The present invention may be embodied in other specific forms without departing from the spirit or essential characteristics thereof. Certain adaptations and modifications of the invention will be obvious to those skilled in the art. Therefore, the presently discussed embodiments are considered to be illustrative and not restrictive, the scope of the invention being indicated by the appended claims rather than the foregoing description, and all changes which come within the meaning and range of equivalency of the claims are therefore intended to be embraced therein.

Claims (20)

What is claimed is:
1. A modular fire-rated exhaust duct assembly comprising:
two or more exhaust duct modules;
each of said exhaust duct modules having an inner duct liner and an outer casing, and a void being formed between at least a portion of space between said inner duct liner and said outer casing, said void being configured for receiving an insulation material, and including one or more thermal spacers configured to maintain said inner duct liner and said outer casing in a spaced relationship so that said insulation material occupies said void, said one or more thermal spacers thermally isolating said inner duct liner from said outer casing;
a first exterior flange connector, said first exterior flange connector being joined directly to one end of said inner duct liner, and one end of each of said exhaust duct modules being configured for receiving said first exterior flange connector;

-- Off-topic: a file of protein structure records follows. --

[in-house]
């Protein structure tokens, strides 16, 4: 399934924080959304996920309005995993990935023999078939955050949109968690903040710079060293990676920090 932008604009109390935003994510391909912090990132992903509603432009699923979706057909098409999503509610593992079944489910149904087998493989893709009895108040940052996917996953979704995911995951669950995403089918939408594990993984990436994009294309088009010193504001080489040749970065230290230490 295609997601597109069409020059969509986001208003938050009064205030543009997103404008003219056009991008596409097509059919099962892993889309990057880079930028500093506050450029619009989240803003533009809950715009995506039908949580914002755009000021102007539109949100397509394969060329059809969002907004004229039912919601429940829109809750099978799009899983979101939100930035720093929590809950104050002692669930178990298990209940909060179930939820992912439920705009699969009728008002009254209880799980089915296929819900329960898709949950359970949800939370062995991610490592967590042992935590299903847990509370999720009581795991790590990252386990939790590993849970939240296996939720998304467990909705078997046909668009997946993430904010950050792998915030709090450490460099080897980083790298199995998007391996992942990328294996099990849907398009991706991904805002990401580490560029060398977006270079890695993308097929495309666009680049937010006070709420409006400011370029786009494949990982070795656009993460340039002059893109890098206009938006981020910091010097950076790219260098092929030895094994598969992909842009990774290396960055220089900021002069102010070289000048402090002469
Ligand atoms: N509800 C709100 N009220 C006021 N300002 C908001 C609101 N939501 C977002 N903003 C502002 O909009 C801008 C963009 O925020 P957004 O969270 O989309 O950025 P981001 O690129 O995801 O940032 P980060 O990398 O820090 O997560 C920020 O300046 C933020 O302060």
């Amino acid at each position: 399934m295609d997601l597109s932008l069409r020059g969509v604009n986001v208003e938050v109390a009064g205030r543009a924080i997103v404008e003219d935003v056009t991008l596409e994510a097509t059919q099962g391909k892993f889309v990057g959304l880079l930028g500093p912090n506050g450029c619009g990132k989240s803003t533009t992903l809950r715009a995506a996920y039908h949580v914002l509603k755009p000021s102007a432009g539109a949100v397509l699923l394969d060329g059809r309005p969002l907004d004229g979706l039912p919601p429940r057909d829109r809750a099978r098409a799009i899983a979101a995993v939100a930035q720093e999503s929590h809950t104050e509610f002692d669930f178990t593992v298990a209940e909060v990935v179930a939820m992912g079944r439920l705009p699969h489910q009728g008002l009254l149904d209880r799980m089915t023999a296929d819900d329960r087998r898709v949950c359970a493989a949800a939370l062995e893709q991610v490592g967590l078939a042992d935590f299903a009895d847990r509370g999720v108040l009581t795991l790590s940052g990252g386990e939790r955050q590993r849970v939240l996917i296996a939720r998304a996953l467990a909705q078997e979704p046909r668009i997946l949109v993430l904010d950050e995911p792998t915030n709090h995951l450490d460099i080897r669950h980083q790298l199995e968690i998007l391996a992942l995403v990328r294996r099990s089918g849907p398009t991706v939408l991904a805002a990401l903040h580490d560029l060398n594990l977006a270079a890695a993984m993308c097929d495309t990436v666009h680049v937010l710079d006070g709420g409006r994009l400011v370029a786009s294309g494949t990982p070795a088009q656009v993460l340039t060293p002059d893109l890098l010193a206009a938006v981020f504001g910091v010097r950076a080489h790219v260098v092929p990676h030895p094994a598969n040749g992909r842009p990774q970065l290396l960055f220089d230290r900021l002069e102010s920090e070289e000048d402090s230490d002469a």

a second exterior flange connector, said second exterior flange connector being joined directly to one end of said inner duct liner, and another end of each of said exhaust duct modules being configured for receiving said second exterior flange connector;
said first and said second exterior flange connectors being configured to form a field assembly junction for coupling respective ends of said exhaust duct modules to form a single exhaust duct run; and
a joint encasement section configured to be field connectable to each of said exhaust duct modules and encase said junction.
2. The modular fire-rate exhaust duct assembly as claimed in claim 1, said outer casing comprises one or more panels formed from a fire resistant non-metallic material.
3. The modular fire-rated exhaust duct assembly as claimed in claim 1, wherein said exhaust duct modules have a generally rectangular cross-section.
4. The modular fire-rated exhaust duct assembly as claimed in claim 2, wherein said inner duct liner comprises a return flange configured to be affixed to said first and said second exterior flange connectors.
5. The modular fire-rated exhaust duct assembly as claimed in claim 1, wherein said field assembly junction comprises a plurality of holes in each of said first and said exterior flanges, said plurality of holes being in alignment on said first and said exterior flanges, and being configured to receive a detachable fastener.
6. The modular fire-rated exhaust duct assembly as claimed in claim 1, wherein said inner duct liner and said outer casing are formed from a metallic material, and each having a thickness to provide a specified fire rating.